Spotlight on IVDR – Will the European Commission blink?

The rollout of the In Vitro Diagnostic Medical Device Regulation (IVDR) is imminent. As it stands, there is not enough Notified Body capacity, and some in the MedTech industry are seriously concerned that the IVDR could cause a “collapse” in patient care.


Does the European Commission have time to implement any further changes, delay the Date of Application, or will the IVDR be arriving in its current state?

The IVDR Date of Application (DoA) on 26 May 2022 is fast approaching, with less than one week to go at the time of writing. At present, only 10-20% of all in vitro diagnostics (IVDs) under the current In Vitro Diagnostic Medical Devices Directive (IVDD)[1] are subject to Conformity Assessment by a Notified Body (NB). From the DoA, it is widely accepted that 80-90% of IVDs will require a Conformity Assessment by a NB.

Industry bodies such as the European Federation of Pharmaceutical Industries and Associations (EFPIA), together with the European Cancer Patient Coalition, warned the European Commission (EC) some time ago about the IVDR’s shortcomings, especially a lack of NB capacity and the estimated 700% increase in the IVD assessment workload. As we wrote in June last year, EFPIA was particularly concerned that the lack of NBs to complete Conformity Assessments would cause a significant reduction in the availability of vital biomarker testing for cancer patients. EFPIA was not alone in its concerns then, and it is not alone now: as we have written previously, MedTech Europe (the European trade body for MedTech) has published alarming statistics based on a survey of its members which indicates that a huge proportion of existing IVDs may come off the market as a result of the IVDR, and BVMed and SNITEM (the German and French trade bodies for MedTech) have been extremely vocal as well. As it stands, only 7 NBs have been designated under the IVDR with less than one week to go before the DoA[2] – compared with the existing 19 NBs under the IVDD regime[3] – which strongly suggests that these concerns will prove to be justified.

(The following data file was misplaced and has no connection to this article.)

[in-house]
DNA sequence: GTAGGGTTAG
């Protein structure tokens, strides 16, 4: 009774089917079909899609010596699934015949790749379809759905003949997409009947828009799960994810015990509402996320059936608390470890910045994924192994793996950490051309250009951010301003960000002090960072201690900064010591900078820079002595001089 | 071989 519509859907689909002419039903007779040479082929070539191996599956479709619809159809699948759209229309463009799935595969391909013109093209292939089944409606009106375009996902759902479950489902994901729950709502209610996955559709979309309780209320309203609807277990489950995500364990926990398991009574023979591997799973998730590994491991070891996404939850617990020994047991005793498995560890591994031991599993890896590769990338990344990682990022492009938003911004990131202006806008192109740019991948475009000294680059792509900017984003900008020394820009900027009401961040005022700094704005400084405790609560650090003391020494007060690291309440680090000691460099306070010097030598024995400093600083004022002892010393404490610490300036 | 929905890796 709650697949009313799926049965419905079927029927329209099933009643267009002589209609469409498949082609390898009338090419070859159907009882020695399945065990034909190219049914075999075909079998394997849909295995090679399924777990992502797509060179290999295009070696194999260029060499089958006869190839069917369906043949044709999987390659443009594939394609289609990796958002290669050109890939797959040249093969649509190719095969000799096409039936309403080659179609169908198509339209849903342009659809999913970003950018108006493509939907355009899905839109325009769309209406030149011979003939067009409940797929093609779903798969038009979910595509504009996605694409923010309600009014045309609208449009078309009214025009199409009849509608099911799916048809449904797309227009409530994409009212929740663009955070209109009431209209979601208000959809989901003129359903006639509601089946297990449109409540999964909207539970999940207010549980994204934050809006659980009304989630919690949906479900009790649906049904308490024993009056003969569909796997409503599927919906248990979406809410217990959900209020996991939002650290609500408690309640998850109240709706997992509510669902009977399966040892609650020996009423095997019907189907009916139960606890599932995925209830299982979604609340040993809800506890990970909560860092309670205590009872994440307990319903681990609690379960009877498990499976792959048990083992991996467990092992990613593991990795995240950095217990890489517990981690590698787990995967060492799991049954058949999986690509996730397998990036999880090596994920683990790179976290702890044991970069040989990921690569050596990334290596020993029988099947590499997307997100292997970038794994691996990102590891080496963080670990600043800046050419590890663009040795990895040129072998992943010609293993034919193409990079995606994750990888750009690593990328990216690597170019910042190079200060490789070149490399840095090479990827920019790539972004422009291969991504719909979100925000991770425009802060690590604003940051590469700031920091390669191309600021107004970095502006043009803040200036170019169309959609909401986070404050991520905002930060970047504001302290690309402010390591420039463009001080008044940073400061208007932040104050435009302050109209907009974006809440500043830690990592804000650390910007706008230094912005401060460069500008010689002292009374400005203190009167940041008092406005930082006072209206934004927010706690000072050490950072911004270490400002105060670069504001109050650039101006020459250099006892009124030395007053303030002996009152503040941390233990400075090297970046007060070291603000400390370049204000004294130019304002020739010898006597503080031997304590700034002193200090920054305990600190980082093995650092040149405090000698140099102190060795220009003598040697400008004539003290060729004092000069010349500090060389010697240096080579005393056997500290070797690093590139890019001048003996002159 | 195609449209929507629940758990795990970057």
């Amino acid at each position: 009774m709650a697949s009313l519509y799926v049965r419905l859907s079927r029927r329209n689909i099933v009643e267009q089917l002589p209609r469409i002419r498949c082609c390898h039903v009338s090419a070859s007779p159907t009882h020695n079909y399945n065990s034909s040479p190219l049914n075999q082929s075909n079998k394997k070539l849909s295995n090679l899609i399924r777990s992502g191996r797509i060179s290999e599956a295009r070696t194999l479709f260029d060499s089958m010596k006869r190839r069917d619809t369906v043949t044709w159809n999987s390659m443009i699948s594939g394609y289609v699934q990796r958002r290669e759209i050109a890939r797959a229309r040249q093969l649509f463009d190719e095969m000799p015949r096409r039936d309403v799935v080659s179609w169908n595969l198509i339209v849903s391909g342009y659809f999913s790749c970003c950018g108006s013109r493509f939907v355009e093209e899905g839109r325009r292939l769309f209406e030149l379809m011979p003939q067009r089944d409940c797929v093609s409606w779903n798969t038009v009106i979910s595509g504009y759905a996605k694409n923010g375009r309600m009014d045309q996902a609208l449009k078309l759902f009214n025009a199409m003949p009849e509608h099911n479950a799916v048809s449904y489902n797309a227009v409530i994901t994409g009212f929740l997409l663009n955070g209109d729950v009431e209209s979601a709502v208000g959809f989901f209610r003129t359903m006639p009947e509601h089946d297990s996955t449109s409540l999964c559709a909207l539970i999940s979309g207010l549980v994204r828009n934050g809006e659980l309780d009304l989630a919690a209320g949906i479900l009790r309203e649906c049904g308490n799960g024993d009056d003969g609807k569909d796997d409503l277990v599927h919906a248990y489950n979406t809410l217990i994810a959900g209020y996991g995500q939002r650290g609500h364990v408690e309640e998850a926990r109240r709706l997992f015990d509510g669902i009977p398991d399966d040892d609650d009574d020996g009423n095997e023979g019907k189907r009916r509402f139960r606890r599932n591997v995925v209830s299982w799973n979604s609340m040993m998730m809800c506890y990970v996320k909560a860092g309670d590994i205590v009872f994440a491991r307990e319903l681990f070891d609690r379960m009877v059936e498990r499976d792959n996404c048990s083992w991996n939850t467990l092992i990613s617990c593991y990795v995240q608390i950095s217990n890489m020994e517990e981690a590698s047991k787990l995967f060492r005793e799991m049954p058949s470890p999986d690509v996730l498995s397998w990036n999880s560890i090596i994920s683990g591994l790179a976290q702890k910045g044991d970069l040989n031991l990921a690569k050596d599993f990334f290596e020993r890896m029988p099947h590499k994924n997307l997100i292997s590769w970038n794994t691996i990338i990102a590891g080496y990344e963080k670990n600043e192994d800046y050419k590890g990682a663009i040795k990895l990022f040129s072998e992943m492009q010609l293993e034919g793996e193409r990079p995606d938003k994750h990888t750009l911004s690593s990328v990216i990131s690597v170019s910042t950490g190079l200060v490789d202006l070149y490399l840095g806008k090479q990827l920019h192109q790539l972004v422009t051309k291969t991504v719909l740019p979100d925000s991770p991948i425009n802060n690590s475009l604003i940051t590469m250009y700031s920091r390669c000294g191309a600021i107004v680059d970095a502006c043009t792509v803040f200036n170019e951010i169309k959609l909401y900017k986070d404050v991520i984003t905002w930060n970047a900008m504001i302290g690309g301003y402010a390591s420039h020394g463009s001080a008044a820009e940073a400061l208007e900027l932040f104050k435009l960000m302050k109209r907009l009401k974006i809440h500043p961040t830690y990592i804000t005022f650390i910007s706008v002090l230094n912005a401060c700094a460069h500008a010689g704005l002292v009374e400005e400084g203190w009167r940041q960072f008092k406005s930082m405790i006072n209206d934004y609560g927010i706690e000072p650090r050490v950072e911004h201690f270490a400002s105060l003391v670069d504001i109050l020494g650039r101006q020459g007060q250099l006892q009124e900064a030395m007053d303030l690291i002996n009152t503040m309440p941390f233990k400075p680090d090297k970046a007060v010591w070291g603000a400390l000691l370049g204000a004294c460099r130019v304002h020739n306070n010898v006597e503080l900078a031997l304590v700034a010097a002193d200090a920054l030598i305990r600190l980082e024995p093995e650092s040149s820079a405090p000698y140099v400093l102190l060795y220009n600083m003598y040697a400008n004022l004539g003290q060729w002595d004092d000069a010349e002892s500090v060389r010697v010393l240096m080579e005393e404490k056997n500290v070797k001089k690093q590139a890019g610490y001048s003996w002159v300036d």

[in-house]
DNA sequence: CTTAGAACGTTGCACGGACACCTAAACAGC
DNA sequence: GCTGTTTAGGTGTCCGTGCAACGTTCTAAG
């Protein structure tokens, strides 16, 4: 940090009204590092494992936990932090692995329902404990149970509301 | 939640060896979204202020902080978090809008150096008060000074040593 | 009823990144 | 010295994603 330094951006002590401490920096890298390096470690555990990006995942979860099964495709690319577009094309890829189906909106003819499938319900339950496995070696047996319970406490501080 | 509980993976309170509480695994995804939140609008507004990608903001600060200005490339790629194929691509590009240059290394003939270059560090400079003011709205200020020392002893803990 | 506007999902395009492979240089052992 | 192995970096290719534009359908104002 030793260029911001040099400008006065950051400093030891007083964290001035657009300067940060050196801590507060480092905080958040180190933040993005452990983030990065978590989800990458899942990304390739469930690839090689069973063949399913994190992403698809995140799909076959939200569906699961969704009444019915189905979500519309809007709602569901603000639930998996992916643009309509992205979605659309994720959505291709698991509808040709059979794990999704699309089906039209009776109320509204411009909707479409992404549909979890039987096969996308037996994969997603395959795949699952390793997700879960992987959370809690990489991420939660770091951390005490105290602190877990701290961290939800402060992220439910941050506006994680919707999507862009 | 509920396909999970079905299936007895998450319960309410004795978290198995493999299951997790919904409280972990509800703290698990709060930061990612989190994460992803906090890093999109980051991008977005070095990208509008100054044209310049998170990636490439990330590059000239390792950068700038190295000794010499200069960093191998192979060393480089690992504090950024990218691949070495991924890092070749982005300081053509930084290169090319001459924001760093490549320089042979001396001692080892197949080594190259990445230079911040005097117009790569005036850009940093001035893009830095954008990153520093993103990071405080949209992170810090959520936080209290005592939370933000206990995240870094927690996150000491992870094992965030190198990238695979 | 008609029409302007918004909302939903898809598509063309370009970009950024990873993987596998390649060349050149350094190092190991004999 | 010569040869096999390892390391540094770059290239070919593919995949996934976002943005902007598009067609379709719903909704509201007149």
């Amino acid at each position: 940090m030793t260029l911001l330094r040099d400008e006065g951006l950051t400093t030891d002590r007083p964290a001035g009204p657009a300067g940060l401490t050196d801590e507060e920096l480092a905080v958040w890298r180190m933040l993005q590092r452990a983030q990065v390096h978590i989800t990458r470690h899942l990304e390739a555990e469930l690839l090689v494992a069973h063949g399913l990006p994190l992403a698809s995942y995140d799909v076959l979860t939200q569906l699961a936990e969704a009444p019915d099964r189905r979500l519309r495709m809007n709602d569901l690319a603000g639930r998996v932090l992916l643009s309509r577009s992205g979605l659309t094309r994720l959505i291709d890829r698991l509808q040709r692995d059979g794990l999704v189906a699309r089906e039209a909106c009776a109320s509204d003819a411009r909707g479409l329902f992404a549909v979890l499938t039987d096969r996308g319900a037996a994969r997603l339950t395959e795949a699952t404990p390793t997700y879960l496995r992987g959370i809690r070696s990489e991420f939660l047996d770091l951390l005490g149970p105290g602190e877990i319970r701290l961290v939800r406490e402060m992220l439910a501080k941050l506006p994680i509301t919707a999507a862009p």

The MDR was delayed, why not the IVDR?

As a result of fears about the impact of the IVDR, both BVMed and SNITEM call for the EC to postpone the IVDR DoA by at least two years. This would be popular in the MedTech industry: more NBs could be designated, more conformity assessments could be conducted in advance, and manufacturers would have longer to plan their reliance on the IVDR transitional provisions. Such a step is not unprecedented: the original Date of Application of the Medical Device Regulation (MDR)[4] was postponed from May 2020 to May 2021. We can look back to that experience to try and gauge how feasible a postponement of the IVDR DoA might be now.